But recent experience suggests they may actually do worse, prompting the recall of one device made by Johnson & Johnson that critics argue should never have been allowed on the market.

Results from the most comprehensive study to date now show that there is a 6.2 percent chance patients with all-metal hips will need a replacement within five years – some three times greater than the revision rate seen with older implants.

The rate was particularly high with larger-head implants and those used in women, in whom failure rates were up to four times higher, the researchers said.

The team from the University of Bristol analyzed data from the National Joint Registry of England and Wales covering more than 400,000 hips replacements, including 31,171 all-metal ones, that were undertaken between 2003 and 2011.

The results, they said, were unequivocal: "Metal-on-metal stemmed articulations give poor implant survival compared with other options and should not be implanted."

Their analysis did not cover resurfacing systems, which avoid the use of a stem sticking into the bone, such as Smith & Nephew's Birmingham Hip Resurfacing joints.

TIGHTER REGULATION

In recent years, the use of metal-on-metal implants has declined in Britain, but they are still used extensively around the world, including in the United States.

Art Sedrakyan of Cornell University said the problem highlighted weaknesses in the regulatory systems on both sides of the Atlantic due to "outdated and low-threshold regulatory pathways".

In a strongly worded Lancet commentary accompanying the latest research, he called for better studies before implants reach the market.

"We are left with more than 500,000 patients with metal-on-metal prostheses in the USA and more than 40,000 in the UK who are at elevated risk of device failure, which will inevitably result in the burden of further surgical treatment as well as billions of dollars in costs to taxpayers," he said.

Ashley Blom of the University of Bristol said that total hip replacement surgery remained a very successful operation for the vast majority of people but regulators should learn lessons as they seek to balance safety against innovation.

"In this case, with the benefit of hindsight, I think that tighter regulation may have prevented this," he told Reuters.

Under the new guidelines from Britain's Medicines and Healthcare Products Regulatory Agency (MHRA), doctors are being advised to consider removing and replacing implants if patients have abnormal MRI scans or if metal ion levels in the blood reach worrying levels.

With the exception of J&J's DePuy ASR system, which was pulled from the market in 2010, the MHRA decided in its recent ruling against a ban on use, arguing that stemmed metal-on-metal implants could still be good news for some patients.

Other companies that make metal-on-metal hip implants include Zimmer, Stryker, Corin and Biomet

 

DePuy Hip Replacements In the News, DePuy Hip Recall Lawyers

Written by lisaspitzer on . Posted in Depuy Hip Replacement News

Last month, U.S. congressmen Edward Markey (D-Massachusetts), Henry Waxman (D-California) and Jan Schakowsky (D-Illinois), introduced legislation — the Safety Of Untested and New Devices Act of 2012, dubbed SOUND Devices Act — that would give the FDA more authority to reject a manufacturer's application for a new device if it was based on a similar product that was recalled.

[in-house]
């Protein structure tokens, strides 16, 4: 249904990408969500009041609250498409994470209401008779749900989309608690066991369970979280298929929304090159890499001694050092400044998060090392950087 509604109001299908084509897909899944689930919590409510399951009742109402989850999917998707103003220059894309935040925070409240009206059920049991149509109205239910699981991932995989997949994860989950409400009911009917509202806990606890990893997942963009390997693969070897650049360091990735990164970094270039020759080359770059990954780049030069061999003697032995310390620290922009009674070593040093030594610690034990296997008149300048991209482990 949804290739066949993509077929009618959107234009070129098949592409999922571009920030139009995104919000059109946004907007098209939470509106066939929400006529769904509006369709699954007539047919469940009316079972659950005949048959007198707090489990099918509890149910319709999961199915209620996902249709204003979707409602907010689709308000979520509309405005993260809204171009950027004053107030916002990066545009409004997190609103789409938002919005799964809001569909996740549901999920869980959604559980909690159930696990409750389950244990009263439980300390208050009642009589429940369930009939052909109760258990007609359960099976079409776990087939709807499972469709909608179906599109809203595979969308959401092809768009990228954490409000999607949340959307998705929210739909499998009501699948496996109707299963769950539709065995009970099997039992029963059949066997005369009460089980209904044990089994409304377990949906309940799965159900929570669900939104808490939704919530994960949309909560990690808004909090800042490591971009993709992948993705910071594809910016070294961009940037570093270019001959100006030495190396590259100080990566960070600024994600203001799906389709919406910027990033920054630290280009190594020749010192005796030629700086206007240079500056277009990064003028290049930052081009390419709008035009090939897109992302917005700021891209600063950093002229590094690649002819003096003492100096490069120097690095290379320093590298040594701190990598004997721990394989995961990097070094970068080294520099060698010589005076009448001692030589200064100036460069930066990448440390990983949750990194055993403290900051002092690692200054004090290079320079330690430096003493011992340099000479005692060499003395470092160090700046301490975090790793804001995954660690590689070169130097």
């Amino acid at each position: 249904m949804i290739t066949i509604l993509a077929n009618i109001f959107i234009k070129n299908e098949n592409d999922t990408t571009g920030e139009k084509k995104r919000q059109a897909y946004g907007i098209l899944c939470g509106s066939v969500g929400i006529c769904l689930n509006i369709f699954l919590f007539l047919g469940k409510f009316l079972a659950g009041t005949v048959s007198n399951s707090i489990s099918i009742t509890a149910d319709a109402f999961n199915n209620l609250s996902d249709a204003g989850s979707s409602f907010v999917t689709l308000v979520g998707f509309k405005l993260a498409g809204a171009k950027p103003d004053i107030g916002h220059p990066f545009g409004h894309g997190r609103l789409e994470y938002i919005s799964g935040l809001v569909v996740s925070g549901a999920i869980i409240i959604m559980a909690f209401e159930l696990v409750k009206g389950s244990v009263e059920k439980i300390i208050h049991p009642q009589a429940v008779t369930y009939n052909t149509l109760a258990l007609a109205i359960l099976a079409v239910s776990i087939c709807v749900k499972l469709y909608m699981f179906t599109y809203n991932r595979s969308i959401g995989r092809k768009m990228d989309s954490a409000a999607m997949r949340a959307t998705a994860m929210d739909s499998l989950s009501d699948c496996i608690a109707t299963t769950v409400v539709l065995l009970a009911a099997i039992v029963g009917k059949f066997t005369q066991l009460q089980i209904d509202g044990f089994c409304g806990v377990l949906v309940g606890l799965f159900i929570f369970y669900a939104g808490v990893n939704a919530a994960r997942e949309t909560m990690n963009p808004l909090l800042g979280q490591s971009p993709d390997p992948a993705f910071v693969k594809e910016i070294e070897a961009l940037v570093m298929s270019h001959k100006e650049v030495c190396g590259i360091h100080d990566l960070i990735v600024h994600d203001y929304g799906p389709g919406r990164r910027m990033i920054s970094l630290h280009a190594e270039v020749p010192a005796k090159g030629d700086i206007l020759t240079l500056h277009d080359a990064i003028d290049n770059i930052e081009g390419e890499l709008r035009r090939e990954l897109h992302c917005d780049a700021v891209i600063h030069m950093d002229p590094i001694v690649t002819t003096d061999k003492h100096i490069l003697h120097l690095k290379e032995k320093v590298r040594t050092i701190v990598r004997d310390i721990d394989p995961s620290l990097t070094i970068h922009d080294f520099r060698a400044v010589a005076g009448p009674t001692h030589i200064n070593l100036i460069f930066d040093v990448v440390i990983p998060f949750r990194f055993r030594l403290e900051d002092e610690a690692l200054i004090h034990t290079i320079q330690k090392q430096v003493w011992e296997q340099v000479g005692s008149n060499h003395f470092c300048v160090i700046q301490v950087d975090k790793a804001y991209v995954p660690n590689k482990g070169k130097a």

Guest said any new law should also require rigorous testing of the devices upfront and a national registry that would track device performance over time. Raising manufacturers' user fees that fund FDA could help fund a registry, he said.

Some 93,000 people have been implanted with DePuy's ASR hip system worldwide and J&J faces more than 2,000 lawsuits in state and federal court.

When clients call, they are livid when they find out how (the device) was approved. They say 'I don't understand how this was able to get on the market in the first place,'" said attorney Felecia Stern of Bernstein Liebhard LLP, a New York law firm handling more than 200 cases against J&J over the ASR hip. However, these patients, she said, are usually too overwhelmed by medical problems to get involved in activism.

Carol Kochhar-Bryant, a 62-year-old professor and senior associate dean at the Graduate School of Education and Human Development at George Washington University, was one recipient of the Consumer Reports' email blast.

She had the ASR implanted in 2009. The joint failed after a couple of years and she said it left her with high chromium and cobalt levels in her bloodstream, a condition known as metallosis that some experts fear could cause cancer and other serious problems. She continued to have pain and recently underwent a second, more extensive surgery to scrape out metal shavings embedded in the surrounding tissues of her hip and replace the entire ball and socket with a new device.

I was assuming there was a much more rigorous process," she said, referring to the approval process of her hip replacement. "I did not quiz my doctors on how these things come to the market. They gave me a lot of pamphlets on it. I went back to look to see what adverse events were listed, but there's nothing in there."

Katie Ayers, 42, also had the ASR hip implanted when she was 36 years old. Blood tests revealed that she also had elevated levels of cobalt and chromium, and she decided to have the device replaced with a J&J ceramic implant.